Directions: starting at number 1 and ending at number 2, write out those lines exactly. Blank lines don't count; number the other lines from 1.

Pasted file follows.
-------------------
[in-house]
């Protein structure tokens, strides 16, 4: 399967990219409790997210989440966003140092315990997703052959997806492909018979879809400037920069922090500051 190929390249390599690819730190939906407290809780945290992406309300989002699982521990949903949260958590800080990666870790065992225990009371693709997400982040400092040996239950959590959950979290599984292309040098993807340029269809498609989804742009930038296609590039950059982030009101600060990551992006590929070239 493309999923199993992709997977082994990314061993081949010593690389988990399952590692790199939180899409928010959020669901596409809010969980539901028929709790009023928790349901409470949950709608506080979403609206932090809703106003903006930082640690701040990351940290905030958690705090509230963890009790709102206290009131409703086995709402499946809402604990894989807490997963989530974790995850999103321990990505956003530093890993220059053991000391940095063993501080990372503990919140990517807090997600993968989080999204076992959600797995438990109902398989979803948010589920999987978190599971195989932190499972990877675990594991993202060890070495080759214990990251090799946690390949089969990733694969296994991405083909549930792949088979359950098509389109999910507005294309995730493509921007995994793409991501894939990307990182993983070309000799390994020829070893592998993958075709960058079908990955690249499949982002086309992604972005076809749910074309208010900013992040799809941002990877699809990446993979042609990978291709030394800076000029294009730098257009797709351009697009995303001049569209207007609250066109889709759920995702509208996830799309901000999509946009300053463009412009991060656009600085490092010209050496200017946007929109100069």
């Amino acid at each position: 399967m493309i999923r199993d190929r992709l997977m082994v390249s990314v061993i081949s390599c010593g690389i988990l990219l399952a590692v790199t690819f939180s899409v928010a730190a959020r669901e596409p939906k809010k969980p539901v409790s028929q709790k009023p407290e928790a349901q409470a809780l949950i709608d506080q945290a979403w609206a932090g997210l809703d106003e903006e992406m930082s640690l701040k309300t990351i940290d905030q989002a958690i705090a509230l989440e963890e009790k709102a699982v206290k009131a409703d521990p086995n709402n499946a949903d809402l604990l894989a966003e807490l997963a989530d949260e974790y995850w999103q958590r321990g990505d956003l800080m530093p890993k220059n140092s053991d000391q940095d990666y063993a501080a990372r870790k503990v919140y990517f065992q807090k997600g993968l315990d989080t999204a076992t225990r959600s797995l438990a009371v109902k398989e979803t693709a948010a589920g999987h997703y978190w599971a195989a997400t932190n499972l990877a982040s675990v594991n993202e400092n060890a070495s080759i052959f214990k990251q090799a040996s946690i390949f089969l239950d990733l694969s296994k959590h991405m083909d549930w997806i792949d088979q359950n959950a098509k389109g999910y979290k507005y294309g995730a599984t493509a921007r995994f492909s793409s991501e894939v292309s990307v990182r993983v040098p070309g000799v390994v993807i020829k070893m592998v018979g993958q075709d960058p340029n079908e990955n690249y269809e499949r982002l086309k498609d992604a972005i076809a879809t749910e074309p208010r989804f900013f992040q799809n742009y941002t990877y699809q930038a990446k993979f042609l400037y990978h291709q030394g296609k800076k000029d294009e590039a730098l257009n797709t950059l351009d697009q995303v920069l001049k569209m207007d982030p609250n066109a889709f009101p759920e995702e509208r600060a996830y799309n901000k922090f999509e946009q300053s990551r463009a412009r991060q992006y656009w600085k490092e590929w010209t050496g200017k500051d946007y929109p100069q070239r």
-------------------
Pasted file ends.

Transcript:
[in-house]
């Protein structure tokens, strides 16, 4: 399967990219409790997210989440966003140092315990997703052959997806492909018979879809400037920069922090500051 190929390249390599690819730190939906407290809780945290992406309300989002699982521990949903949260958590800080990666870790065992225990009371693709997400982040400092040996239950959590959950979290599984292309040098993807340029269809498609989804742009930038296609590039950059982030009101600060990551992006590929070239 493309999923199993992709997977082994990314061993081949010593690389988990399952590692790199939180899409928010959020669901596409809010969980539901028929709790009023928790349901409470949950709608506080979403609206932090809703106003903006930082640690701040990351940290905030958690705090509230963890009790709102206290009131409703086995709402499946809402604990894989807490997963989530974790995850999103321990990505956003530093890993220059053991000391940095063993501080990372503990919140990517807090997600993968989080999204076992959600797995438990109902398989979803948010589920999987978190599971195989932190499972990877675990594991993202060890070495080759214990990251090799946690390949089969990733694969296994991405083909549930792949088979359950098509389109999910507005294309995730493509921007995994793409991501894939990307990182993983070309000799390994020829070893592998993958075709960058079908990955690249499949982002086309992604972005076809749910074309208010900013992040799809941002990877699809990446993979042609990978291709030394800076000029294009730098257009797709351009697009995303001049569209207007609250066109889709759920995702509208996830799309901000999509946009300053463009412009991060656009600085490092010209050496200017946007929109100069």